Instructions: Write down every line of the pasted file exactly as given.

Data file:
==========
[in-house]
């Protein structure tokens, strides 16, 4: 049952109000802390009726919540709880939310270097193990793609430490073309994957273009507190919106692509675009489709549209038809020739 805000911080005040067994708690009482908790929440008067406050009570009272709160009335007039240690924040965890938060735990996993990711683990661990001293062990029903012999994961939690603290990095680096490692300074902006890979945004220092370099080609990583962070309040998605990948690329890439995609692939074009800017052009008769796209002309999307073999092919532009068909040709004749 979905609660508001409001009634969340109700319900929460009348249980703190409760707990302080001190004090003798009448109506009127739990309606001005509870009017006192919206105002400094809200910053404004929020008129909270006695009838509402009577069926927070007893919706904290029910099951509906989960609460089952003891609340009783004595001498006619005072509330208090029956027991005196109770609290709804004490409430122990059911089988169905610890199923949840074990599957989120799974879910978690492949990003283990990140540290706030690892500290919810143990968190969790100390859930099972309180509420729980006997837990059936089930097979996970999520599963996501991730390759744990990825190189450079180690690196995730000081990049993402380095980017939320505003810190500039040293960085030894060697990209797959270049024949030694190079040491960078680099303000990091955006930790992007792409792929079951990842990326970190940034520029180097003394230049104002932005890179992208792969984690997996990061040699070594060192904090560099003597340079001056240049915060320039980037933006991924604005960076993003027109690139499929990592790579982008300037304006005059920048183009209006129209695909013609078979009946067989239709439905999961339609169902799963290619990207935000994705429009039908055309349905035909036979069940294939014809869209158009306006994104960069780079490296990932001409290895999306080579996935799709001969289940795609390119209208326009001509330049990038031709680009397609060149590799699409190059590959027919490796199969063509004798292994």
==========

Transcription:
[in-house]
């Protein structure tokens, strides 16, 4: 049952109000802390009726919540709880939310270097193990793609430490073309994957273009507190919106692509675009489709549209038809020739 805000911080005040067994708690009482908790929440008067406050009570009272709160009335007039240690924040965890938060735990996993990711683990661990001293062990029903012999994961939690603290990095680096490692300074902006890979945004220092370099080609990583962070309040998605990948690329890439995609692939074009800017052009008769796209002309999307073999092919532009068909040709004749 979905609660508001409001009634969340109700319900929460009348249980703190409760707990302080001190004090003798009448109506009127739990309606001005509870009017006192919206105002400094809200910053404004929020008129909270006695009838509402009577069926927070007893919706904290029910099951509906989960609460089952003891609340009783004595001498006619005072509330208090029956027991005196109770609290709804004490409430122990059911089988169905610890199923949840074990599957989120799974879910978690492949990003283990990140540290706030690892500290919810143990968190969790100390859930099972309180509420729980006997837990059936089930097979996970999520599963996501991730390759744990990825190189450079180690690196995730000081990049993402380095980017939320505003810190500039040293960085030894060697990209797959270049024949030694190079040491960078680099303000990091955006930790992007792409792929079951990842990326970190940034520029180097003394230049104002932005890179992208792969984690997996990061040699070594060192904090560099003597340079001056240049915060320039980037933006991924604005960076993003027109690139499929990592790579982008300037304006005059920048183009209006129209695909013609078979009946067989239709439905999961339609169902799963290619990207935000994705429009039908055309349905035909036979069940294939014809869209158009306006994104960069780079490296990932001409290895999306080579996935799709001969289940795609390119209208326009001509330049990038031709680009397609060149590799699409190059590959027919490796199969063509004798292994």